I remember waiting in line at a store to pick up some business cards. The clerk was working alone behind the counter while the phone was ringing off the hook as more customers joined the queue. An irate customer demanded that his cards should have been ready that day. The frazzled clerk's face turned red as his voice began trembling with frustration and anger. When I stepped up to the desk, I tried to make him feel calmer by telling him that it must be difficult working all alone in such a stressful environment. In an irritated voice, he curtly responded that the pressure didn't bother him. However, time urgent behavior can create emotional and physical problems in our frenetic, fast-paced society.

Our Type A Society

Drs. Friedman and Rosenman wrote in their well-known book,Type A Behavior and Your Heart that the values of our society encourage Type A behavior (1974). According to Friedman and Rosenman, "Type A behavior has three main components: time urgency, excessive competitiveness, and hostility." Conversely, the Type B personality is characterized by the following traits: a relatively small sense of time urgency, noncompetitiveness, and lack of aggression.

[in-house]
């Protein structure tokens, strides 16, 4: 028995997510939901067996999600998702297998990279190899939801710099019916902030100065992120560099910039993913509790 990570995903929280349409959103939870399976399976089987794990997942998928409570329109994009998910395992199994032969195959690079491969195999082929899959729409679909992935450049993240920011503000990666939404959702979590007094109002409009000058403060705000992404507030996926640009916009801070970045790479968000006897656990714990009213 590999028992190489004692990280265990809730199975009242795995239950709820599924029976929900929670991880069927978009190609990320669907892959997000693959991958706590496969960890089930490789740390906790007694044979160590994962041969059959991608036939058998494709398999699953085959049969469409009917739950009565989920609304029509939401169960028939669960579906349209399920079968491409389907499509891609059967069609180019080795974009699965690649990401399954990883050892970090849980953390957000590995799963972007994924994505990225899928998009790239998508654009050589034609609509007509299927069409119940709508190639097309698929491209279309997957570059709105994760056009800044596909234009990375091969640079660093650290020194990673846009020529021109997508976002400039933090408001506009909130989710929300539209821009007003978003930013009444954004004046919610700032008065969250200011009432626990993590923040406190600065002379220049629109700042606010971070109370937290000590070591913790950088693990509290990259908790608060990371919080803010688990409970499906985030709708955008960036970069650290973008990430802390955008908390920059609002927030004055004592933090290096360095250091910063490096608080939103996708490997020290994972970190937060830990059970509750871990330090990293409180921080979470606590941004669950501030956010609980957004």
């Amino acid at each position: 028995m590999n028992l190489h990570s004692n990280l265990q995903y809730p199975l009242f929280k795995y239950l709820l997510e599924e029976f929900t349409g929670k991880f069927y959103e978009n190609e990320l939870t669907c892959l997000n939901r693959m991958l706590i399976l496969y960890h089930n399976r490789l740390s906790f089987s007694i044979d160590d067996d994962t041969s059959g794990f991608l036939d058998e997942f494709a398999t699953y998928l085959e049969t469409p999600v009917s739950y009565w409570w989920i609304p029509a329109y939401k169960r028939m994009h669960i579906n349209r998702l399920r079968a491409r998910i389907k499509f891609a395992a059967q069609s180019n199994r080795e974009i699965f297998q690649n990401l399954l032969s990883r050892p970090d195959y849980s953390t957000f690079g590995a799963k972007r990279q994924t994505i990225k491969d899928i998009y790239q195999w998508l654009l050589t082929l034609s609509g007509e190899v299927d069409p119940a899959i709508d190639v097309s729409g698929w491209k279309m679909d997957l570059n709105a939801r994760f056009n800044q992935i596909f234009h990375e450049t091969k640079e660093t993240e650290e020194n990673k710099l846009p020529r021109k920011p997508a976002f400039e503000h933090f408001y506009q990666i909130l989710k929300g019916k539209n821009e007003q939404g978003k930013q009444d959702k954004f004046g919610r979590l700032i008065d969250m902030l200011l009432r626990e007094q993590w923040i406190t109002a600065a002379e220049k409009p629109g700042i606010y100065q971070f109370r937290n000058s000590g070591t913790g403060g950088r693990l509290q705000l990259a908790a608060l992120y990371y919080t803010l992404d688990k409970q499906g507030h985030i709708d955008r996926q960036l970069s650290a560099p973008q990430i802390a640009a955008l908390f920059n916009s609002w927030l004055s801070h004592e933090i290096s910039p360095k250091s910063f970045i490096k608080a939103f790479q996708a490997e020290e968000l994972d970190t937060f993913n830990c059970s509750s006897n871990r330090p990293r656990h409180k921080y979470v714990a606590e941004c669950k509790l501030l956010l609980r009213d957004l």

Type A behavior is ubiquitous in America and industrialized countries today. In many studies over the last thirty years, it was found that the majority of participants were diagnosed at Type A while only a small minority exhibited Type B characteristics (Zeff 1981). According to Ethel Roskies, noted researcher of Type A intervention studies, the Type A characteritics of ambition, being goal-oriented, and time urgency are qualities that American society encourages.